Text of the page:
Zoe, a member of the host club, was waiting at the corner of  Northcroft Road to direct us right back towards the track.  I now thought about the laps round Overdale Peter and I had done and I imagined him running behind me whispering encouragement in my ear.

Adopting a steely look of focus I ran straight past some of our running club boys without even seeing them (sorry guys – and huge thanks for the encouragement) and focused on each 100m at a time.  With 100m to go I saw Alan stood at the entrance to the centre cheering me on.  I glanced up at the clock and was amazed to see 49.18.  It was too close to my original goal to let us and I took off down the track like my arse was on fire.  So much so I even managed to overtake club mate Emma with 10 yards to go.  Although she was definitely not the target of the impromptu sprint.  I finished in 49.37 (75th out of 157) and nearly collapsed as I almost fell over the line.  Emma graciously went and got me a bottle of water.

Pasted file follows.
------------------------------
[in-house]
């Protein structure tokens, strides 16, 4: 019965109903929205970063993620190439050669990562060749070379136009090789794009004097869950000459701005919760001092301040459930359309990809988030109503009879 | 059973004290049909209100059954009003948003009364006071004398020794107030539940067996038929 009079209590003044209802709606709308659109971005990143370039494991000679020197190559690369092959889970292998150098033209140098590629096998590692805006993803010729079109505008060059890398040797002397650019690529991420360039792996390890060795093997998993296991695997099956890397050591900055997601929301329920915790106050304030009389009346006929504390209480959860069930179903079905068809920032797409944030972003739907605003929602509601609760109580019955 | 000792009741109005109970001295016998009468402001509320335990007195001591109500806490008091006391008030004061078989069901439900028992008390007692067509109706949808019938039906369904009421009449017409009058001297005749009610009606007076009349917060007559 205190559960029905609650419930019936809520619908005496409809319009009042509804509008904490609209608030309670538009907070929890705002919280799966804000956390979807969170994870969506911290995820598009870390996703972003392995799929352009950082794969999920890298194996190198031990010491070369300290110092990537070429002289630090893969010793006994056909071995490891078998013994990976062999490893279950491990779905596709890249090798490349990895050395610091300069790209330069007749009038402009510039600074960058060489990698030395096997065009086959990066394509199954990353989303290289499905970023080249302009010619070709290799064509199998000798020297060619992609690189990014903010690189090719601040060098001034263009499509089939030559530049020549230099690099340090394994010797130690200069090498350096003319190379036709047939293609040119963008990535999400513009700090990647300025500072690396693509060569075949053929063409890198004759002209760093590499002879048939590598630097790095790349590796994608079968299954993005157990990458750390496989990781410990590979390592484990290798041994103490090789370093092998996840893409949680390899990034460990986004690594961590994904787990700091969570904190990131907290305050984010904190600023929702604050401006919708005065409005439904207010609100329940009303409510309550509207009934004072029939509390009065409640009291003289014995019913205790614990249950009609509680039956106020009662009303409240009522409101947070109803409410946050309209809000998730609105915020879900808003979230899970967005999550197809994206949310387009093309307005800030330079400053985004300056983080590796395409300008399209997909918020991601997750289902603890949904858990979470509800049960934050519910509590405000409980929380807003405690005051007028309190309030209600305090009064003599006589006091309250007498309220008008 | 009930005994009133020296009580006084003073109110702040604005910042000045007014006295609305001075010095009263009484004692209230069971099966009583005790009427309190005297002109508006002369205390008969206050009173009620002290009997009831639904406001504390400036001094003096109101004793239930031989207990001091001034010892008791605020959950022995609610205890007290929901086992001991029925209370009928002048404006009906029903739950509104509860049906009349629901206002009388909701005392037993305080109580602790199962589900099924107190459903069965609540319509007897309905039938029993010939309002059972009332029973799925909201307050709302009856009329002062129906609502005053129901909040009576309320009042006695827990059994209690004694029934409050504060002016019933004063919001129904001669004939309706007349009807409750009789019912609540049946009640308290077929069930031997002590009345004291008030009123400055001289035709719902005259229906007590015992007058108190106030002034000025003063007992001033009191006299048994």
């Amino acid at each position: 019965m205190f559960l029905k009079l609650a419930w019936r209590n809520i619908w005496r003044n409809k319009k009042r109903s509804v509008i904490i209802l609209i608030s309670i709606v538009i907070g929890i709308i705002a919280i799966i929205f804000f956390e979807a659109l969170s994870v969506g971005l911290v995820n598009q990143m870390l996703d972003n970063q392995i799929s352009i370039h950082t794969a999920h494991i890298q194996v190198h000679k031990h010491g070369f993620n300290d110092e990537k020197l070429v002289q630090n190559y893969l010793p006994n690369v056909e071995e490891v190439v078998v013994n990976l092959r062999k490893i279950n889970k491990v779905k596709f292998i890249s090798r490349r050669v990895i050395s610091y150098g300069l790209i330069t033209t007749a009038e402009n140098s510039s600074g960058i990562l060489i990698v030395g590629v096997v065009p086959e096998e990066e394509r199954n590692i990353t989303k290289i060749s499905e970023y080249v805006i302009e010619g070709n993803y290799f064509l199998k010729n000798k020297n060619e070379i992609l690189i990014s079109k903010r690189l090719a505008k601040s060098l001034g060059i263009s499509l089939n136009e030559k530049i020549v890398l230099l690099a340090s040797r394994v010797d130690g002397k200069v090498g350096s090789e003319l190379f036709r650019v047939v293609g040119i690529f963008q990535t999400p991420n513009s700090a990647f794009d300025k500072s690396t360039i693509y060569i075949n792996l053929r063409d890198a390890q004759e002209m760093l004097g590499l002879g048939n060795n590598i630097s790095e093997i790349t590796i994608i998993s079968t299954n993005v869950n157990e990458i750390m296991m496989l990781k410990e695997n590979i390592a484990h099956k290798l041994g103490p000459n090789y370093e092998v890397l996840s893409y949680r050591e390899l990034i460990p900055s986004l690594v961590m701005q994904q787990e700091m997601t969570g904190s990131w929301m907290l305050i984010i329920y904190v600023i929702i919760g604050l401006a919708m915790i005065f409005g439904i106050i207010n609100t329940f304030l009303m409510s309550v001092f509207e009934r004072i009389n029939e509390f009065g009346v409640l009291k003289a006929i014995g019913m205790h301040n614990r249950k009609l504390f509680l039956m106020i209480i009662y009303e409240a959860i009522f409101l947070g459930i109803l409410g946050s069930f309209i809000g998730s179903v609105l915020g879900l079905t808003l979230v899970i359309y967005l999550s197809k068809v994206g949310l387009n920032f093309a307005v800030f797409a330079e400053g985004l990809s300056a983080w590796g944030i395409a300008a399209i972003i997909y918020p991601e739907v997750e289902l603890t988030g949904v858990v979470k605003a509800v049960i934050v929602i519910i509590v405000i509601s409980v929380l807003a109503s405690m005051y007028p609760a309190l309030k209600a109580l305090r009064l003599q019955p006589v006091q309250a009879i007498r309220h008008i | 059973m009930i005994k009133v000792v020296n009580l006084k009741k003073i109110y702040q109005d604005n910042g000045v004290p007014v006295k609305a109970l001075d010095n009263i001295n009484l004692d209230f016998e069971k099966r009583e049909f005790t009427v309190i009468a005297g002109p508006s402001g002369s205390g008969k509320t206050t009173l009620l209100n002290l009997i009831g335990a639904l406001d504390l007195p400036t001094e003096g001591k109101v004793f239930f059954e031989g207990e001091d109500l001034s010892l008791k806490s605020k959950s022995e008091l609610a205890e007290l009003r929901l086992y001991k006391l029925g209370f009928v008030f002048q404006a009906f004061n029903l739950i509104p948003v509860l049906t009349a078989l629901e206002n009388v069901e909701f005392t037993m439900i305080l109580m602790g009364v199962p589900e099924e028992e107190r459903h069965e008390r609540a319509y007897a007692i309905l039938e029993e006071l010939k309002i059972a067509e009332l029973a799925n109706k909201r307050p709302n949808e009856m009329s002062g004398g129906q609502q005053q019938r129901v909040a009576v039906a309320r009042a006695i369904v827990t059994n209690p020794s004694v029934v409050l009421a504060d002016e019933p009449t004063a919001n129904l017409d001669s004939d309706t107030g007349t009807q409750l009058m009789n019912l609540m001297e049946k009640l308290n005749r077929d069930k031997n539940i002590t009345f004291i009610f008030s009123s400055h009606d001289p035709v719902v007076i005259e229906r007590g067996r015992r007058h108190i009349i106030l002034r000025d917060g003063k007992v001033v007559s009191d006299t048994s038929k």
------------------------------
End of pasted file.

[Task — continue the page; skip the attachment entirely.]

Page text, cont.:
I was so, so happy with the performance.  It was beyond my wildest dreams and with 9 weeks to go, I’m really feeling like things are starting to come together.


About PT Nicky

I'm a girl in the world just trying to make 1% improvements everyday. I recently qualified as a Personal Trainer. I certainly don't fit the aesthetic of a PT and I wanted to demonstrate that ordinary people can achieve their hearts desire. Clean eating advocate with paleo leanings.
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6 Responses to 9 Weeks to go – Countdown to Ironman Austria

  1. lcwaller says:

    That is absolutely fabulous, very well done 😀 It has been such a pleasure following your blogs and seeing the steady progress. Woo hooooooo! x

  2. Amanda says:

    To quote – The perception of a hill is so individual, so it doesn’t really tell you much about the gradient or length of said hill.

    Like wind has the Beaufort Scale I judge hills on the Box Hill/Burfoot Slope scale and my test is if I can make it to the piper before breaking into a walk, let alone collapsing in a heap.

    Loved reading the Hogsmill 5 report, I was willing you on and could hear Chariots of Fire playing in my head, fantastic!

    • trilady says:

      :o) Funnily enough I measure everything against Burfoot Slope too. I jokingly said at the start, I’m sure it’s going to be nothing like Box Hill, but it really was (only on tarmac and shorter). You would have loved it. Hope things are well your end. x

  3. Helen Bullen says:

    You were fantastic!!! But I thought that even before the race! Go girl. Helen B